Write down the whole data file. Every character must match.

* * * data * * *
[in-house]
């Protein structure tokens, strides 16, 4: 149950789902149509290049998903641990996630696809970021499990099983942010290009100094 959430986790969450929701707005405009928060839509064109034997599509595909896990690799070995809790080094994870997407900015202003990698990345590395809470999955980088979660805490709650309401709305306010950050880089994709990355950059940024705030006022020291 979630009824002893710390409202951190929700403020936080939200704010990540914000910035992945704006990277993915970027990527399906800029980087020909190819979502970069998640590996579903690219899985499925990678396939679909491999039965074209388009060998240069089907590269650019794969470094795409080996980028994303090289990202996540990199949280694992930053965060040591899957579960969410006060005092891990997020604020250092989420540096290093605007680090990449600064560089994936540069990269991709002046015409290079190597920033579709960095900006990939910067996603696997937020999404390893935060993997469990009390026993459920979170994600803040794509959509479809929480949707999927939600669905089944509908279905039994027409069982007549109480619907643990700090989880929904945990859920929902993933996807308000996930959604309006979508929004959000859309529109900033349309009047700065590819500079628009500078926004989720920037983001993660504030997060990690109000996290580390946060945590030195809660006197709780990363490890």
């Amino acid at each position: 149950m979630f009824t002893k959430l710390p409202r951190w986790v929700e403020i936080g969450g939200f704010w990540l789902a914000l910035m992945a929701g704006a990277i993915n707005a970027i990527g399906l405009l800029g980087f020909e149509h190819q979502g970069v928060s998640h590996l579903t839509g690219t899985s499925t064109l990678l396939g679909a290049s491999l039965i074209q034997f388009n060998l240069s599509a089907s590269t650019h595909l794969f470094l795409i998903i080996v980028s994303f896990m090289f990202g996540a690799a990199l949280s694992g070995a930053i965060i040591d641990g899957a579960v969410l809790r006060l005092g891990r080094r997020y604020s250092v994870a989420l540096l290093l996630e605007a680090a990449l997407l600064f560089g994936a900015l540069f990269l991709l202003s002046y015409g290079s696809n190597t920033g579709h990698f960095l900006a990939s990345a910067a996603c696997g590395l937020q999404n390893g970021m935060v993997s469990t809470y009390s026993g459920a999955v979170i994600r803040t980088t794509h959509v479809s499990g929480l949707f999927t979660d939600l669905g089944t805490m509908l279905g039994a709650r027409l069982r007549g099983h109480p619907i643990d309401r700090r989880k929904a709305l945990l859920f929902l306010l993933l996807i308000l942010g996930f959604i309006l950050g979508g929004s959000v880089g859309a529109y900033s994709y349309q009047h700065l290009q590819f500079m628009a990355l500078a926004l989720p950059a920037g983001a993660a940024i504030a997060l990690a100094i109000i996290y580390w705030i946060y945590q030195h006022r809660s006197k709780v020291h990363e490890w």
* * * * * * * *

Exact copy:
[in-house]
């Protein structure tokens, strides 16, 4: 149950789902149509290049998903641990996630696809970021499990099983942010290009100094 959430986790969450929701707005405009928060839509064109034997599509595909896990690799070995809790080094994870997407900015202003990698990345590395809470999955980088979660805490709650309401709305306010950050880089994709990355950059940024705030006022020291 979630009824002893710390409202951190929700403020936080939200704010990540914000910035992945704006990277993915970027990527399906800029980087020909190819979502970069998640590996579903690219899985499925990678396939679909491999039965074209388009060998240069089907590269650019794969470094795409080996980028994303090289990202996540990199949280694992930053965060040591899957579960969410006060005092891990997020604020250092989420540096290093605007680090990449600064560089994936540069990269991709002046015409290079190597920033579709960095900006990939910067996603696997937020999404390893935060993997469990009390026993459920979170994600803040794509959509479809929480949707999927939600669905089944509908279905039994027409069982007549109480619907643990700090989880929904945990859920929902993933996807308000996930959604309006979508929004959000859309529109900033349309009047700065590819500079628009500078926004989720920037983001993660504030997060990690109000996290580390946060945590030195809660006197709780990363490890």
């Amino acid at each position: 149950m979630f009824t002893k959430l710390p409202r951190w986790v929700e403020i936080g969450g939200f704010w990540l789902a914000l910035m992945a929701g704006a990277i993915n707005a970027i990527g399906l405009l800029g980087f020909e149509h190819q979502g970069v928060s998640h590996l579903t839509g690219t899985s499925t064109l990678l396939g679909a290049s491999l039965i074209q034997f388009n060998l240069s599509a089907s590269t650019h595909l794969f470094l795409i998903i080996v980028s994303f896990m090289f990202g996540a690799a990199l949280s694992g070995a930053i965060i040591d641990g899957a579960v969410l809790r006060l005092g891990r080094r997020y604020s250092v994870a989420l540096l290093l996630e605007a680090a990449l997407l600064f560089g994936a900015l540069f990269l991709l202003s002046y015409g290079s696809n190597t920033g579709h990698f960095l900006a990939s990345a910067a996603c696997g590395l937020q999404n390893g970021m935060v993997s469990t809470y009390s026993g459920a999955v979170i994600r803040t980088t794509h959509v479809s499990g929480l949707f999927t979660d939600l669905g089944t805490m509908l279905g039994a709650r027409l069982r007549g099983h109480p619907i643990d309401r700090r989880k929904a709305l945990l859920f929902l306010l993933l996807i308000l942010g996930f959604i309006l950050g979508g929004s959000v880089g859309a529109y900033s994709y349309q009047h700065l290009q590819f500079m628009a990355l500078a926004l989720p950059a920037g983001a993660a940024i504030a997060l990690a100094i109000i996290y580390w705030i946060y945590q030195h006022r809660s006197k709780v020291h990363e490890w």